The past two weeks we have looked at the challenges that the new season of spring creates. There are good things however that come with the spring rains, Cardinal Baseball. Now you may ask how I can tie in fire and fire safety to Cardinal Baseball, but to find this out you will have to read on.
The St. Louis Cardinals have a long rich history not matched by many clubs. Over the years, as the same club, they have had several names; St. Louis Brown Stockings (1882) St. Louis Browns (1883-1898), St. Louis Perfectos (1889), St. Louis Cardinals (1900 to present). When the team changed from the Browns to the Perfectos they also changed the color of their stockings to red. The story goes that a reporter overheard a lady comment on the new stockings and what a beautiful color of Cardinal Red they were, the story was written and the name stuck.
The team played their games in Sportsman Park on the corner of Grand and Dodier until the season of 1893 when the owner of the team move them a few blocks away to Natural Bridge and Vandeventer and the “New Sportsman’s Park”. The owner at the time, Chris von der Ahe, originally bought the team to support his bar, beer and baseball would have a long tradition in St. Louis.
On April 16th, 1898 a fire started by a discarded cigar quickly consumed the grandstands and several other structures. Somehow crews worked overnight to construct temporary seating and amazingly the game the next day was played as scheduled. This fire however sent the owner into bankruptcy and the team was sold to Frank and Stanley Robison in 1899. The stadium, known as the New Sportsman’s Park, now was known as League Park.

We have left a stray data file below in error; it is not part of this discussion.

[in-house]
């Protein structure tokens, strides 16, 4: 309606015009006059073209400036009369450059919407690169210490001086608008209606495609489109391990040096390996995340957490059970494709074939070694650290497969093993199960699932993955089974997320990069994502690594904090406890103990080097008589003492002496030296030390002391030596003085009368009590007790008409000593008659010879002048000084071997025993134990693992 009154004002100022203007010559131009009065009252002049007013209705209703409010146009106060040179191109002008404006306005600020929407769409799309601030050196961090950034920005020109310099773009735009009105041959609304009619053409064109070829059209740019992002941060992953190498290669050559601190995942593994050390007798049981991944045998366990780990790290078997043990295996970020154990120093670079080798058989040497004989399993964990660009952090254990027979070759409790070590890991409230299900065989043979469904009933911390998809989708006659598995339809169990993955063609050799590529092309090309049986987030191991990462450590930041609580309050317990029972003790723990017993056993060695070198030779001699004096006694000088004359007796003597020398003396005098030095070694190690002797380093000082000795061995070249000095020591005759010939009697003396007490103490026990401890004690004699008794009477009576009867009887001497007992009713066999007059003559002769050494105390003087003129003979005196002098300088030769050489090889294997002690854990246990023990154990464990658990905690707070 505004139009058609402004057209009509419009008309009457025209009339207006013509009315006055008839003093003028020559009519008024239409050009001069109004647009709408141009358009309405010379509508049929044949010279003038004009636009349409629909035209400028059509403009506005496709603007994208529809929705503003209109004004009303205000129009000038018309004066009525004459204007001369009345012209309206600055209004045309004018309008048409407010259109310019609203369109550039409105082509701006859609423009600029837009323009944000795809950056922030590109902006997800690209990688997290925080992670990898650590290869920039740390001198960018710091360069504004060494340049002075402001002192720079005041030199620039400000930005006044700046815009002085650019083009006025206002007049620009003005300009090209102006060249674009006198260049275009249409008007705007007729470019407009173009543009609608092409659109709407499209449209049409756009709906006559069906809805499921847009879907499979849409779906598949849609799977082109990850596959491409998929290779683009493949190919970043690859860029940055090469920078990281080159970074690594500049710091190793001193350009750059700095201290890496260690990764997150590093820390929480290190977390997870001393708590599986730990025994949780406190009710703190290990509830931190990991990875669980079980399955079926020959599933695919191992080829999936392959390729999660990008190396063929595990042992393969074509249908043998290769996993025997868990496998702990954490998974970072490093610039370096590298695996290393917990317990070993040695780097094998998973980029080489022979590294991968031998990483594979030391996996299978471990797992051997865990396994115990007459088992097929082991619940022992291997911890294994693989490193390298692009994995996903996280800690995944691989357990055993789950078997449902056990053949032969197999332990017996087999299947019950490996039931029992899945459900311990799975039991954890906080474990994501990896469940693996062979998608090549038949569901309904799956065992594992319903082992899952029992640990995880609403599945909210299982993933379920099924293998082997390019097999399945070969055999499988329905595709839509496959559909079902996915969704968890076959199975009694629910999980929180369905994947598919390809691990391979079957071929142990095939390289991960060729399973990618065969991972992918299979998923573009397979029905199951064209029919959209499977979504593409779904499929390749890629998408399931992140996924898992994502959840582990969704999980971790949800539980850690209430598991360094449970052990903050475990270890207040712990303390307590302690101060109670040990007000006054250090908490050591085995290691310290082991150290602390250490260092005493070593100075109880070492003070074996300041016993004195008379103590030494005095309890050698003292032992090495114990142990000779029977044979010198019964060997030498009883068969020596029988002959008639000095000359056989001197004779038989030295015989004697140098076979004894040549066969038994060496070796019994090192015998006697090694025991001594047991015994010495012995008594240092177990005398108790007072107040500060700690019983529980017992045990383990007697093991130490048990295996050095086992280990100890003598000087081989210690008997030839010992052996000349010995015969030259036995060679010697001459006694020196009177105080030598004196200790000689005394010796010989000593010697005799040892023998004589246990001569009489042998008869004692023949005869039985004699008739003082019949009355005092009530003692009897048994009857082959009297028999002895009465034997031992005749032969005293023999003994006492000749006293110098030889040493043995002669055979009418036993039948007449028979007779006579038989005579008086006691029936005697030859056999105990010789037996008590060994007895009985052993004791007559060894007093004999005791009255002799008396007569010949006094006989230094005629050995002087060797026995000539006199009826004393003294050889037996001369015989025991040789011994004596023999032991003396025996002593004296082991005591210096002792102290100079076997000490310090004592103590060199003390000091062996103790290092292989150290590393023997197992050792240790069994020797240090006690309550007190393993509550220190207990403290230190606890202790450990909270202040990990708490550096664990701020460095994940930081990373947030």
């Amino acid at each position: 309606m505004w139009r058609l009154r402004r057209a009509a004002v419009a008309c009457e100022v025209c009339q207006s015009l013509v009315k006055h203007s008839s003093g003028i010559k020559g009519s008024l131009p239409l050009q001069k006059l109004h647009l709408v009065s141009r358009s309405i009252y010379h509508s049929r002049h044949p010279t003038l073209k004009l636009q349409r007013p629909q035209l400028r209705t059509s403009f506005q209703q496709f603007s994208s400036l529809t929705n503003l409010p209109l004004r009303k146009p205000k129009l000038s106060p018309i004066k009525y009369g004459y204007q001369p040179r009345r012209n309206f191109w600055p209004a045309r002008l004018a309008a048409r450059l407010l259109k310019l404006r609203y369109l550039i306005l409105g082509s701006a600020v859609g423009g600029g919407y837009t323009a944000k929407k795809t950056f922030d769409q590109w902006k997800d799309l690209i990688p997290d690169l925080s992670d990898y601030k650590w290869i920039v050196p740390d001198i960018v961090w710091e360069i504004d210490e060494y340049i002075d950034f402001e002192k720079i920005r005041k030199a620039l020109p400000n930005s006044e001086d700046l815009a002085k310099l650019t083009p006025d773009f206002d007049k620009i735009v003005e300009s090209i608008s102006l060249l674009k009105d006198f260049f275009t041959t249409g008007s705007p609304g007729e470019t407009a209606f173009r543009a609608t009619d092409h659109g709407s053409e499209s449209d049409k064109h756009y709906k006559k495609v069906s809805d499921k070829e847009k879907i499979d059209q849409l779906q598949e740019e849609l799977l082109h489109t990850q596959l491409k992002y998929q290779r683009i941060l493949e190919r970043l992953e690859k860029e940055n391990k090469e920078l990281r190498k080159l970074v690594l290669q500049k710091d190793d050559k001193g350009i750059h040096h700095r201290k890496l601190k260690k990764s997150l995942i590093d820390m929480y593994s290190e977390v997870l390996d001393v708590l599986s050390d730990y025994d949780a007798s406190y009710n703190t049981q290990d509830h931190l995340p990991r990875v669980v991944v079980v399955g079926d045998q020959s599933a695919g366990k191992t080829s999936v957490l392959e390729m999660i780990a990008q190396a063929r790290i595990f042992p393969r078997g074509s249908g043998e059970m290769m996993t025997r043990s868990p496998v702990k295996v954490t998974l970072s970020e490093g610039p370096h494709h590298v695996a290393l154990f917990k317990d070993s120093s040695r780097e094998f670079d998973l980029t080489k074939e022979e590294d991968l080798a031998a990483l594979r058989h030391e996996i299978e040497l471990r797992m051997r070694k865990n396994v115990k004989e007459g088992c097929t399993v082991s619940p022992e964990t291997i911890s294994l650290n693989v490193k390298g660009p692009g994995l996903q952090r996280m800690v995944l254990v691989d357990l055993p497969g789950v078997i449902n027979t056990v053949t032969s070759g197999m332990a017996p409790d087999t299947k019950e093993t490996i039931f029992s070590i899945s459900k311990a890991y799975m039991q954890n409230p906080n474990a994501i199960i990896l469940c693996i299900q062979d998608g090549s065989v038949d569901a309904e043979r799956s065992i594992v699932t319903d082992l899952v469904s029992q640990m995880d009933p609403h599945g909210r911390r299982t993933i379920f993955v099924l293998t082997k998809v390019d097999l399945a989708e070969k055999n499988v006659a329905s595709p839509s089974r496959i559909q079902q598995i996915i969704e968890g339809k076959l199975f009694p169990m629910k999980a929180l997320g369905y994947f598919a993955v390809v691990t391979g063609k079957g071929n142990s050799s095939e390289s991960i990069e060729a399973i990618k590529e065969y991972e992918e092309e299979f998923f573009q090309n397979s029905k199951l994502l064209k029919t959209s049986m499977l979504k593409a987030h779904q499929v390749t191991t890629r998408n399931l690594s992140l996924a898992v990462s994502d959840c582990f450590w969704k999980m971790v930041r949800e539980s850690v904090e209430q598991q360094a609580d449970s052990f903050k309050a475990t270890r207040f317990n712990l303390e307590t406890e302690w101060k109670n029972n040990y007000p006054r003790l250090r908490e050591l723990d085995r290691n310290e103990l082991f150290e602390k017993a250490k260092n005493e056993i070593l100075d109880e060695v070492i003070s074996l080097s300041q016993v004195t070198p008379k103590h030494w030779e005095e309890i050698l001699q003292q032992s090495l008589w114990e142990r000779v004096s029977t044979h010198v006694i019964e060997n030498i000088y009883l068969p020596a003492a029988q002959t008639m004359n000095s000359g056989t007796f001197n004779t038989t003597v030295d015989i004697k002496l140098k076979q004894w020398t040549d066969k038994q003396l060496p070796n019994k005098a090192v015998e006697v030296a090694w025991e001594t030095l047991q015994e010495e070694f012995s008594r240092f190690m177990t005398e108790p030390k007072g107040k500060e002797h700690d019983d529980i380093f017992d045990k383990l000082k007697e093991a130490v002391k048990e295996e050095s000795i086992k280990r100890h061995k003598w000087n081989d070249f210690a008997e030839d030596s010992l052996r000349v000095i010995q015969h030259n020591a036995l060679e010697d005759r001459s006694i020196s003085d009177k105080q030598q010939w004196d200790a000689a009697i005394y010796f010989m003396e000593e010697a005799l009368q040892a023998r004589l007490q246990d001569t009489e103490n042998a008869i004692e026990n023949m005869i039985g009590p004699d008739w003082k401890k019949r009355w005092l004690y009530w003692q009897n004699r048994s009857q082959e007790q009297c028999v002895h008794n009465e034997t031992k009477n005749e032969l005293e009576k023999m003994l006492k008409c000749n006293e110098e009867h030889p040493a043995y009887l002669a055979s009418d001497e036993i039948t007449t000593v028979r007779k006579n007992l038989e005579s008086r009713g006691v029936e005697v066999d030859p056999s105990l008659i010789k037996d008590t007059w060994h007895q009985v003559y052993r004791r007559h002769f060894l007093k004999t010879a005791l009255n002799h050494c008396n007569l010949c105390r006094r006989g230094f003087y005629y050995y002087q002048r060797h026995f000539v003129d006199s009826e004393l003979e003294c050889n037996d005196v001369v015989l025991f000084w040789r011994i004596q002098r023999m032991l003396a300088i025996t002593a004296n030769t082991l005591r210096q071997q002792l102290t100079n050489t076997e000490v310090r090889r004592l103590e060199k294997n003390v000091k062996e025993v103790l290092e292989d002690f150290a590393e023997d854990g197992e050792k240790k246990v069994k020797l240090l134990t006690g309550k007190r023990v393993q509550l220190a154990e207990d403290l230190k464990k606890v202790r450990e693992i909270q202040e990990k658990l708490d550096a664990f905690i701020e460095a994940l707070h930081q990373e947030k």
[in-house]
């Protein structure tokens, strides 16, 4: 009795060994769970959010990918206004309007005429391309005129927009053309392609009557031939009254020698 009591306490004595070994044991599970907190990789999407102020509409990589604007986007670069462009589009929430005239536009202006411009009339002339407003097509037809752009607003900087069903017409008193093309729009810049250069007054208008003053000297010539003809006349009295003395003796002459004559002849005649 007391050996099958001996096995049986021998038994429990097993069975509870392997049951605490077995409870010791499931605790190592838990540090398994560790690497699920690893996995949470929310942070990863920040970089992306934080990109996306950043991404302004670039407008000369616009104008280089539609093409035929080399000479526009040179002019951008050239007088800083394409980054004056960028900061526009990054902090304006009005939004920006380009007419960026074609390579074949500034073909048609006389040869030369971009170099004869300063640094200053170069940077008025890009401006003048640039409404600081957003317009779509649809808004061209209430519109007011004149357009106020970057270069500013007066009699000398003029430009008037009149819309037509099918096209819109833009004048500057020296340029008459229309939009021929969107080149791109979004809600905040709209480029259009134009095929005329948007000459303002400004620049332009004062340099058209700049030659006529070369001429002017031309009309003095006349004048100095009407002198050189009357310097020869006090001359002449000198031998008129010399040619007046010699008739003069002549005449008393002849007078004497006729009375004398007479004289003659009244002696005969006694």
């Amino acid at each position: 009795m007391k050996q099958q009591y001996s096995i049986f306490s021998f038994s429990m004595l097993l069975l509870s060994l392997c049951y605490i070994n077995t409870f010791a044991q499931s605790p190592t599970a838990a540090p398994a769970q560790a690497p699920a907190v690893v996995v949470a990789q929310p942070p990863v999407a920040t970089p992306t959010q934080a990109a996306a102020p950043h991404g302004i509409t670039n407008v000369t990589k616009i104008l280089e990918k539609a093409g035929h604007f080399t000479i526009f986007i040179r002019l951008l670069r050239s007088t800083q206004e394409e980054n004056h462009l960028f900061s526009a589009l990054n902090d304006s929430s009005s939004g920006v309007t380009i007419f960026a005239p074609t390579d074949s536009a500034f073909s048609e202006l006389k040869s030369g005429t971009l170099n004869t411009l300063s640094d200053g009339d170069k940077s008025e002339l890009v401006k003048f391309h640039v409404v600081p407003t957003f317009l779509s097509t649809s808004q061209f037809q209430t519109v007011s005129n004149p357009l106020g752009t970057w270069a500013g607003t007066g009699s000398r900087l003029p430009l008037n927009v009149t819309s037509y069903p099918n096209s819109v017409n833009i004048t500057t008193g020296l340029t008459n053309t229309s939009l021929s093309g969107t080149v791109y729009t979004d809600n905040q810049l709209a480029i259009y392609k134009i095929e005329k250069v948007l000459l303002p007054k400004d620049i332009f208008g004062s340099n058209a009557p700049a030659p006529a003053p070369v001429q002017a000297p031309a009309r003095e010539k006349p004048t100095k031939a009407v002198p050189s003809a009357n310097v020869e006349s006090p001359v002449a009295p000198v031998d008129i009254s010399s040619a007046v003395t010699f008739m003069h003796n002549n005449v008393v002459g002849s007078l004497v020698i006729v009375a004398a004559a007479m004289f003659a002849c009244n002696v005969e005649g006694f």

It was this sale that brought one of the greatest pitchers of all times to St. Louis, Cy Young. The Robison’s also owned the Cleveland Spiders whom Cy Young played for and upon the purchase of the now Perfectos, Cy Young was sent to St. Louis.
The history of fire in this all wood ballpark was not over though. On May 4th of 1901 a fire broke out under the stands and quickly the structure was completely engulfed in flames. The team was to begin a month long road trip giving the owners time to once again rebuild.
When Frank Robison died in 1908 his daughter Helene Britton changed the name of the ballpark again to Robison Field. Incidentally Ms. Britton was the first female owner of a Major League Baseball team. Ms. Britton sold the Cardinals to Sam Breadon in 1917 and the stadium was then renamed as Cardinal Field. Cardinal Field, the all wood ballpark was closed in 1920 when the team moved back to Sportsman’s Park.
The history of this great franchise does not end there; many great players have worn the birds on the bat along with 11 World Series Championships. As a side note people sometime confuse the St. Louis Browns who became the St. Louis Cardinals with the St. Louis Browns who played in St. Louis from 1902-1953 before becoming the Baltimore Orioles. These two teams shared Sportsman’s Park from 1920-1953, one NL team one AL team. The Cardinals remained at Sportsman’s until Bush Stadium was completed in 1966.